VeloModel will Begin ‘Electric Velomobile’ Rentals in Vancouver Next Year

Thinking Highways
By Thinking Highways February 17, 2016 14:53

VeloModel will Begin ‘Electric Velomobile’ Rentals in Vancouver Next Year


The future of car sharing could include these fully-enclosed electric-assist vehicles that bridge the gap between electric bikes and EVs.

When it comes to getting a boost from electric motors for getting around, we’ve got a lot of options these days for personal mobility, from electric skateboards to e-bikes to full-on electric cars, but one approach that I find most intriguing is the electric velomobile.

We’ve written about them many times before, with both Sammie and Lloyd having covered the Organic Transit ELF in detail, and it seems as if these kinds of small electric-assisted vehicles could solve a number of key mobility issues (cargo space, enclosed vehicle, pedaling assistance). And we could soon be seeing another interpretation of personal electric mobility, as the VeloMetro team will be rolling out its own vehicle in Vancouver, as part of a forthcoming car bike velomobile-sharing program.

The Veemo is VeloMetro’s entry into the electric-assist ‘velocar’ market, which could help people replace many of their local trips in gas automobiles in favor of using a smaller and more efficient electric vehicle. These electric velocars seem to bridge the gap between an electric bike and a ‘neighborhood electric vehicle,’ and may help get people pedaling who otherwise wouldn’t.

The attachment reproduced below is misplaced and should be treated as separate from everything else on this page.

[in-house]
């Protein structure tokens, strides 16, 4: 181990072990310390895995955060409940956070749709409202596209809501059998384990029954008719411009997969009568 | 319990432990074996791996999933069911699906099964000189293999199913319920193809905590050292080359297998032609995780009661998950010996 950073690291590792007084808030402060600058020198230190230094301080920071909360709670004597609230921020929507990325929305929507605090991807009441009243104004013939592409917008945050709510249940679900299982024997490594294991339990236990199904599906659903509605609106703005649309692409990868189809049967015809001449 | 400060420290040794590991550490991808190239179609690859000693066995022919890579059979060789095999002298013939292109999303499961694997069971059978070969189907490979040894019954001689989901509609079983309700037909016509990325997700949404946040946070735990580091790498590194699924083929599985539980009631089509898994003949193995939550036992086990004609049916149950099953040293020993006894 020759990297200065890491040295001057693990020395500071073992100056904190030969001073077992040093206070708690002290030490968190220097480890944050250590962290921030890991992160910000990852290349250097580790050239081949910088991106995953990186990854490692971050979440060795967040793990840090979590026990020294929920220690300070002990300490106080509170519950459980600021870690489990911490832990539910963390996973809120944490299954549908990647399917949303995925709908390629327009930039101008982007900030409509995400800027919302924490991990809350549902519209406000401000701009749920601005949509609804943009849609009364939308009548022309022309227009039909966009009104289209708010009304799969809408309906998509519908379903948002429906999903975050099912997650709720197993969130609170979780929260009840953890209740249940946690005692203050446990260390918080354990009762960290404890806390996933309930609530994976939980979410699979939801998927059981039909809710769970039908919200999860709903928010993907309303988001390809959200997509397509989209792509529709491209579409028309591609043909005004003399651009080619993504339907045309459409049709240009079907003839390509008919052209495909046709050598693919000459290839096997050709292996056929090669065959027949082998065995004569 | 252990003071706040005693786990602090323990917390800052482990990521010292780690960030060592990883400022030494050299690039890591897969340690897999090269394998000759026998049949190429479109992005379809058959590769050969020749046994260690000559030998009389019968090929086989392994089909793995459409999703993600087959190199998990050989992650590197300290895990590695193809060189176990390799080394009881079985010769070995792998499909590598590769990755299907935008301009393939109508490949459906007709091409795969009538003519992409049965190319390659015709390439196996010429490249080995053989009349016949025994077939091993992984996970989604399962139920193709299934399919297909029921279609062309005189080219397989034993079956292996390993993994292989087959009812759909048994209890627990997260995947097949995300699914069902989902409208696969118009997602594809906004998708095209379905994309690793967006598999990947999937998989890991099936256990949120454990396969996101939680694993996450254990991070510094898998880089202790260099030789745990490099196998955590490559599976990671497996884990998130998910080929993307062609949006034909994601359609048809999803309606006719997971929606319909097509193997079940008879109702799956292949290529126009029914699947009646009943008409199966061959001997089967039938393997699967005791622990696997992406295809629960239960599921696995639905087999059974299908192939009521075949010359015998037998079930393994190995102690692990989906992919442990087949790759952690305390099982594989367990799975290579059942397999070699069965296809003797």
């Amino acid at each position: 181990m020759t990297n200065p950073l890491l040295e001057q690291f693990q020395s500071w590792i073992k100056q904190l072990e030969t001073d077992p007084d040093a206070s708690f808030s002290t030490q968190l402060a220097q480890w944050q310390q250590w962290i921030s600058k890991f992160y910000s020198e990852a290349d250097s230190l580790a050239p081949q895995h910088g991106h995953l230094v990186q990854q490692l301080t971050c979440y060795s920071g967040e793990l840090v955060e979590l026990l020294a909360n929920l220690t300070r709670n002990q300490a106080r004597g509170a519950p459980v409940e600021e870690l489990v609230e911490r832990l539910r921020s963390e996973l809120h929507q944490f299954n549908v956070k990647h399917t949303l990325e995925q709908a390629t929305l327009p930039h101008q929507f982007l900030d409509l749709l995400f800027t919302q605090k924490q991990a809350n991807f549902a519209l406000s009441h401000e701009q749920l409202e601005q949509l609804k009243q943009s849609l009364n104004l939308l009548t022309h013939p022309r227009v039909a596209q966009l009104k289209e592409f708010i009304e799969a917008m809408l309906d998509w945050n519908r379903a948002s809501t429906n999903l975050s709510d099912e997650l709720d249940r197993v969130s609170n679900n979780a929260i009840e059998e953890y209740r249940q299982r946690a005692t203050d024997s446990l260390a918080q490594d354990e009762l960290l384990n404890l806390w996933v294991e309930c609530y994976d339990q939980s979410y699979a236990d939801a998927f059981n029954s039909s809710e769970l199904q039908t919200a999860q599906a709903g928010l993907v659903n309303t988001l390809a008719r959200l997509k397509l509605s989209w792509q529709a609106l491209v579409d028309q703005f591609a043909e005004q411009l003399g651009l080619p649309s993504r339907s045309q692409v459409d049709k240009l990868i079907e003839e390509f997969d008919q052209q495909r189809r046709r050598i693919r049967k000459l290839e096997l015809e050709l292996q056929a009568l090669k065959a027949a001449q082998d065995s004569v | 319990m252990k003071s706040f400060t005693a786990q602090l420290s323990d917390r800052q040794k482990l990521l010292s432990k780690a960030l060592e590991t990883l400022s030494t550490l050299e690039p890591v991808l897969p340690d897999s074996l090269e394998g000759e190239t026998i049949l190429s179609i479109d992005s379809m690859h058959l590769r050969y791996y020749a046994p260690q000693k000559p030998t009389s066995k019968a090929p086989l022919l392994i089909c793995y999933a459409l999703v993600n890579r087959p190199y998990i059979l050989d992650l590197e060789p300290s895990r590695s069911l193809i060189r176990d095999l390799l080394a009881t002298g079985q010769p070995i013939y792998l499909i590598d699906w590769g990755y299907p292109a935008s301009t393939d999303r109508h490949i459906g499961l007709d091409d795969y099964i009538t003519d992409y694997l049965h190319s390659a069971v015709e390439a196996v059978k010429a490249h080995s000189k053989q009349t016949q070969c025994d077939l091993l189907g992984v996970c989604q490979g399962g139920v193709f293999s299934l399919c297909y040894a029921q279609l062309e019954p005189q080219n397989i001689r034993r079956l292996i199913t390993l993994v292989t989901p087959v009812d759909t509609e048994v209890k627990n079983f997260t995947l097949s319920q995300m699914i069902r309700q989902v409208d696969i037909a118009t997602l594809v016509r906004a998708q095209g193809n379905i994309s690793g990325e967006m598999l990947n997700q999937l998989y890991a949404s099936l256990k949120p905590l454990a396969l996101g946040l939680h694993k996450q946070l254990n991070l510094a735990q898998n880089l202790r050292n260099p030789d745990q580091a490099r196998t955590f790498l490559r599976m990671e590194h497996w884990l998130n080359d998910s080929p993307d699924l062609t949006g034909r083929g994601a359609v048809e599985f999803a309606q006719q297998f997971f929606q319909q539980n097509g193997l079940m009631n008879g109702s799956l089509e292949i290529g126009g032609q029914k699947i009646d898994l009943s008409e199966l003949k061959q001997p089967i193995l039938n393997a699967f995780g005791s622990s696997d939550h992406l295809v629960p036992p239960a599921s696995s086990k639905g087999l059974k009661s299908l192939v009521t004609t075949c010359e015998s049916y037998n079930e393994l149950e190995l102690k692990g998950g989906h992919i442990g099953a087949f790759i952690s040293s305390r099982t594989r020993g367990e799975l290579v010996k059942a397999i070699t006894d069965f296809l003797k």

“Veemo is a sophisticated, enclosed, electric-assist, smartphone-connected vehicle, ideal for urban and suburban areas. Veemo are human-powered, with electric assist to help on hills and over longer distances. The enclosure protects users from inclement weather and the cargo space provides practical functionality for running errands. Veemo replaces automobiles, not bicycles, and they overcome the shortcomings of bicycles with all-weather use, lockable cargo space, and anti-theft provisions.”

The vehicles are technically classified as bicycles, not cars, so no license or registration are necessary to drive one, and are limited to about 32 kph (20 mph), which may also help widen their appeal to non-drivers. The Veemo are said to have a range of about 100 km (62 miles) per charge, and its slim size allows for it to easily fit in bike lanes and parking areas.

The public roll-out of the Veemo won’t be until next year, after some beta testing of the vehicles in the City of Vancouver’s fleet, as well as the testing of a pilot fleet at the University of British Columbia, and the company plans to offer a point-to-point rental of the vehicles for a flat rate of US$0.20 per minute (CAD$0.28) in Vancouver and other cities.

Thinking Highways
By Thinking Highways February 17, 2016 14:53